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I have tried many possible methods here but I am still not able to reduce the time complexity of below algorithm.

//This function returns the next lexicographical permutation of the StringBuilder s
static StringBuilder getKRankString(StringBuilder s)
{
    char ch[] = (s.toString()).toCharArray();      
    int i = 0, j=0;
    //This loop gets the highest i for which ch[i]<ch[i+1]
    for(int k=0;k<s.length()-2;k++){
        if(ch[s.length()-2-k]<ch[s.length()-1-k]){
            i = s.length()-2-k;
            break;
        }

    }
    //System.out.println(i);
    //This loop gets the highest j for which ch[j]>ch[i]
    for(int k=s.length()-1;k>i;k--){
        if(ch[k]>ch[i]){
            j = k;
            break;
        }

    }
    //System.out.println(j);
    //swap characters at i and j
    char temp = ch[i];
    ch[i] = ch[j];
    ch[j] = temp;
    //Append the original string till i to reversed string from i till end
    StringBuilder swapped = new StringBuilder(new String(ch));
    //System.out.println(swapped);
    String sb1 = swapped.substring(0, i+1);
    String sb2 = (new StringBuilder(swapped.substring(i+1, s.length())).reverse()).toString();
    StringBuilder str = new StringBuilder(sb1+sb2);
    return str;   
}    

static String[] gridLand(String[] inp) {
    String[] outputArr = new String[inp.length];
    for(int i=0;i<inp.length;i++){
    //get the first line of input and get integer x and y
        int x = Integer.valueOf(inp[i].split(" ")[0]);
        int y = Integer.valueOf(inp[i].split(" ")[1]);
        int k = Integer.valueOf(inp[i].split(" ")[2]);
        StringBuilder sb = new StringBuilder();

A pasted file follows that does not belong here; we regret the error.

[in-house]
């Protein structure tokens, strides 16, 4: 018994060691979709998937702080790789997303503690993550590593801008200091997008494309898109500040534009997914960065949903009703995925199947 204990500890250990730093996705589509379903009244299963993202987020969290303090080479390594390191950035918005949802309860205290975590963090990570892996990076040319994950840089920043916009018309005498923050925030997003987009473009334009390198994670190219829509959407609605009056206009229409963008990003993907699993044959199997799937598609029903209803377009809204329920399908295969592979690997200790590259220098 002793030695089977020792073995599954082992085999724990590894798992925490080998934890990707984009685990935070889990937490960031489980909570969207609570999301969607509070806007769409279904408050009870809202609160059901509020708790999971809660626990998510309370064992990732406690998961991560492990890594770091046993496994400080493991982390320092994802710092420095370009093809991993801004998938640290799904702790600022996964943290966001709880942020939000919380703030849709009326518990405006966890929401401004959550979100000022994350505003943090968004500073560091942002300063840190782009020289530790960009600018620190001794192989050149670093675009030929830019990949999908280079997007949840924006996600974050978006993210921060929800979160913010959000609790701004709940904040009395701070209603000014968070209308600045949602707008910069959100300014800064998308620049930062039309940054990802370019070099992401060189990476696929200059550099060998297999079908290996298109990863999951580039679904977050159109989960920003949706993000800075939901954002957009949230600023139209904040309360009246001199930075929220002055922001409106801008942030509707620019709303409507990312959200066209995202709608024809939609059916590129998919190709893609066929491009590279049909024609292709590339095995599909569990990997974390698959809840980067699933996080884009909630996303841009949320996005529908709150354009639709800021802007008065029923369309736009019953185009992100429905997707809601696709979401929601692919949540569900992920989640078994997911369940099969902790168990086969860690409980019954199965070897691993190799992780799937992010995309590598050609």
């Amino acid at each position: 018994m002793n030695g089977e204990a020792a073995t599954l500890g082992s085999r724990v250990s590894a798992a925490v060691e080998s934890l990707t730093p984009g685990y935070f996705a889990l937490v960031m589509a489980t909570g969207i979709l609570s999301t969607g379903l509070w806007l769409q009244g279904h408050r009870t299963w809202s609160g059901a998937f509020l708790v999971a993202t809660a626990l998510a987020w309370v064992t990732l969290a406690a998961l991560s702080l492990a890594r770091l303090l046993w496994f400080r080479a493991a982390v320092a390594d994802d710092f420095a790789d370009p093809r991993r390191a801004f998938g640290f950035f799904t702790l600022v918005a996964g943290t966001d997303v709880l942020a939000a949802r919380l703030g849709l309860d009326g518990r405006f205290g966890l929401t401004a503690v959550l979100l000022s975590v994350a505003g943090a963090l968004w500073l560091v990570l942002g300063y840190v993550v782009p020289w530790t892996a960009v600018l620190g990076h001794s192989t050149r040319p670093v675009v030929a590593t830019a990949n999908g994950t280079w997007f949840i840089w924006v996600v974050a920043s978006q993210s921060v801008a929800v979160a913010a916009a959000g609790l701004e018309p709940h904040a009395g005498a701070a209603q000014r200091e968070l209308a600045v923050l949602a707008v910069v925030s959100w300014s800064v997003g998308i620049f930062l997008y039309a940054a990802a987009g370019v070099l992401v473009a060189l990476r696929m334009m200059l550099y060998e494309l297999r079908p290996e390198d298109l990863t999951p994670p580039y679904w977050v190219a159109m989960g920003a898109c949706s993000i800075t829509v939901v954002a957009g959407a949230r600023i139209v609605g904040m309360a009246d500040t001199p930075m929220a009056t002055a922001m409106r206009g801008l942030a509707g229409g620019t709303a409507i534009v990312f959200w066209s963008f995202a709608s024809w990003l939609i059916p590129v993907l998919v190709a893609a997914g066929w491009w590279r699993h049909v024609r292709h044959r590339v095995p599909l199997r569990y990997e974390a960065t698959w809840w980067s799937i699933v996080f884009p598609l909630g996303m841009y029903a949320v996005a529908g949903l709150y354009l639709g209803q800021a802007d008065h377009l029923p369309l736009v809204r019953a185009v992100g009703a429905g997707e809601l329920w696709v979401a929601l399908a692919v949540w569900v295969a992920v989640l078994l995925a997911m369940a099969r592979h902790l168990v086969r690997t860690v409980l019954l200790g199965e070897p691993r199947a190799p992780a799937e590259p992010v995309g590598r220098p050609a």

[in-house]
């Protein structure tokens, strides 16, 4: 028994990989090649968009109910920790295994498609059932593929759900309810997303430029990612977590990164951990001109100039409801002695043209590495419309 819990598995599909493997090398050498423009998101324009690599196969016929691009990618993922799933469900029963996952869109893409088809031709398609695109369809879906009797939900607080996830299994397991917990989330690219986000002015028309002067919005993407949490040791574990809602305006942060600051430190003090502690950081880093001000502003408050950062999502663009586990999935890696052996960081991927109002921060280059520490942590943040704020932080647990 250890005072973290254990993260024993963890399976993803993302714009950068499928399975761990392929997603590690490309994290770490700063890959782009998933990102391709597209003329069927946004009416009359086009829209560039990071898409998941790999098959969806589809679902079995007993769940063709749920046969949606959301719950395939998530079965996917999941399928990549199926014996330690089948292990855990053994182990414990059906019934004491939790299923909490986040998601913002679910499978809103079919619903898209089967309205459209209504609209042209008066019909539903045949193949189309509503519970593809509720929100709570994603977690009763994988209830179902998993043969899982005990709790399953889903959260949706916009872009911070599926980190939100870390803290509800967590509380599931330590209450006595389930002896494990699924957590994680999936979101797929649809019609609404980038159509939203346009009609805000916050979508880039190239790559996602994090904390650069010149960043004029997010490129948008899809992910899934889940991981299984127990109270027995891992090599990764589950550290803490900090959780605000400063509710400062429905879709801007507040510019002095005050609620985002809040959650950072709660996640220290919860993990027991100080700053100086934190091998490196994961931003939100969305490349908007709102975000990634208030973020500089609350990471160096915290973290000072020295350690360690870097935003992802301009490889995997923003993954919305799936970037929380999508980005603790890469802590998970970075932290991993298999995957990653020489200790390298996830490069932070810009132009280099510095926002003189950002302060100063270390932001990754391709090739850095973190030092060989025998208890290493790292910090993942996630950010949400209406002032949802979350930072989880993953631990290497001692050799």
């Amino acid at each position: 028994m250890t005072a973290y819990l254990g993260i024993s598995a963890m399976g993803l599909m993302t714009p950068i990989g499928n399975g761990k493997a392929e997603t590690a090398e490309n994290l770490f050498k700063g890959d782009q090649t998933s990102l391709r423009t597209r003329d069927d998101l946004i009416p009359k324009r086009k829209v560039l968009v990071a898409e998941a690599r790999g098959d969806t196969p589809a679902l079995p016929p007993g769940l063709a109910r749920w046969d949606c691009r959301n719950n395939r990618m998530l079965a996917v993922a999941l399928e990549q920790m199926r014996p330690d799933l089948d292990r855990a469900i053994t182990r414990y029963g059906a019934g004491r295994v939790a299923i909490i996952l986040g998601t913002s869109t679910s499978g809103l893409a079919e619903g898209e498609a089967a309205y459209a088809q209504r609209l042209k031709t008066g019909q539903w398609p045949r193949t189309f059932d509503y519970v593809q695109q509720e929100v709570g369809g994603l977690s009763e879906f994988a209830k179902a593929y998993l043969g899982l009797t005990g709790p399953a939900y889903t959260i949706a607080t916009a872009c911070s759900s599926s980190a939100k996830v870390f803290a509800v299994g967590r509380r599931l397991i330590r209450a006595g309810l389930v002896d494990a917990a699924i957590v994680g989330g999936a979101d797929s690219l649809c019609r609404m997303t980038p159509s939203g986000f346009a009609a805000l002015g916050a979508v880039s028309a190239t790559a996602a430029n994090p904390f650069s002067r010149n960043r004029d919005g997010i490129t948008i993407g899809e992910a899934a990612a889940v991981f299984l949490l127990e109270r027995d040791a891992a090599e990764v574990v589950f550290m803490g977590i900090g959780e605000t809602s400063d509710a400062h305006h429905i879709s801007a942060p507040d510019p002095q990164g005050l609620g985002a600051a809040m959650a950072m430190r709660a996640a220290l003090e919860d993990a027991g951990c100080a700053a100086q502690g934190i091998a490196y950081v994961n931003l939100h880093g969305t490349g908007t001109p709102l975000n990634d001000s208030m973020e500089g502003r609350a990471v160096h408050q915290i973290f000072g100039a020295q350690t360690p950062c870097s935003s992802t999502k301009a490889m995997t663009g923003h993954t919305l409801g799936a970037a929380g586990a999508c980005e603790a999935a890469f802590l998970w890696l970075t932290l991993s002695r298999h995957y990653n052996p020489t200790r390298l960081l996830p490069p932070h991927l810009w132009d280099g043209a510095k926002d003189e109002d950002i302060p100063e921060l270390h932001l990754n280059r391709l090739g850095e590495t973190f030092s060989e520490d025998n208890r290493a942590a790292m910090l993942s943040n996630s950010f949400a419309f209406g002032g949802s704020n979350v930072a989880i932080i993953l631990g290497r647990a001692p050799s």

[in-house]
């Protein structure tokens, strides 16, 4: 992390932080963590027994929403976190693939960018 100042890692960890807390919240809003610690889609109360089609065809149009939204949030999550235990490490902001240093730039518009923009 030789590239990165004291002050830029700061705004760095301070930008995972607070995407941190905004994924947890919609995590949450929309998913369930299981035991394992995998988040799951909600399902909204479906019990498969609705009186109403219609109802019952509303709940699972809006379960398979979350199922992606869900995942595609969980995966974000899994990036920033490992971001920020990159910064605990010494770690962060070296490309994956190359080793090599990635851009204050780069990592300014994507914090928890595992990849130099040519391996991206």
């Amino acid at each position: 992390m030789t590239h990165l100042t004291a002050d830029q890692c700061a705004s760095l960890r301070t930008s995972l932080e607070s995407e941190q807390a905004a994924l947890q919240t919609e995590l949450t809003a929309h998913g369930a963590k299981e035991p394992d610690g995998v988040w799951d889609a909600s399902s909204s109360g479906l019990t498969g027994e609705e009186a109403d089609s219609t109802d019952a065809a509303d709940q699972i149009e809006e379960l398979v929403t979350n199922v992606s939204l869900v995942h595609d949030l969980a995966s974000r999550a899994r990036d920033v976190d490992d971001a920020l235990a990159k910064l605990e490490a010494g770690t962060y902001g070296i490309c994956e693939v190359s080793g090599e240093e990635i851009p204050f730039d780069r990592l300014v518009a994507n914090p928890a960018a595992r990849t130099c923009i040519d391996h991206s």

//form the original string using x H's and y V's.
    //This will be the first String of this order
        for(int j = 0; j < x; j++)
            sb = sb.append("H");
        for(int j = 0; j < y; j++)
            sb = sb.append("V");
        //String s1 = sb.toString();
    //run the below functoin K times to get Kth lexicographical string
        for(int m = 0; m < k; m++)
            sb = getKRankString(sb);
        outputArr[i] = sb.toString();
    }
    return outputArr;

}⁠⁠⁠⁠

The basic layout of my problem is as follows: I have a string that is composed of only H's and V's. There can be not more than 10 H's and 10 V's possible. I need to find the Kth lexicographical order of such pattern. Also, inp[] array contains input is format:

2 2 3
4 5 4

which means that total H = 2, total V = 2 and I need to print 3rd lexicographical permutation of HHVV. Similarly for 4 5 4, I need to print 4th lexicographical permutation of HHHHVVVVV.

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  • \$\begingroup\$ For an algorithm that has a complexity linear to the length of the string, see the last part of this answer: stackoverflow.com/questions/34230266/… \$\endgroup\$ – m69 May 10 '17 at 4:46
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Let P(n,m) be the number of permutations of n Hs and m Vs. For m>0 and n>0, P(n,m) = (n + m)!/(n! * m!).

Let's say you want the kth permutation of n Hs and m Vs:

If k <= P(n-1,m), then the answer is an H followed by the kth permutation of n-1 Hs and m Vs.

Otherwise the answer is a V followed by the (k-P(n-1,m))th permutation of n Hs and m-1 Vs.

|improve this answer|||||
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  • \$\begingroup\$ Thanks for the suggestion Matt. I have yet to try out this approach. But I am guessing this will flow towards memoization technique using DP. Correct me if I am wrong. \$\endgroup\$ – CodeHunter May 10 '17 at 3:49
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    \$\begingroup\$ You can implement it recursively or iteratively pretty much the way I said it. There aren't any overlapping subproblems since since solving the problem only requires solving one smaller subproblem, and DP is not required. \$\endgroup\$ – Matt Timmermans May 10 '17 at 12:03

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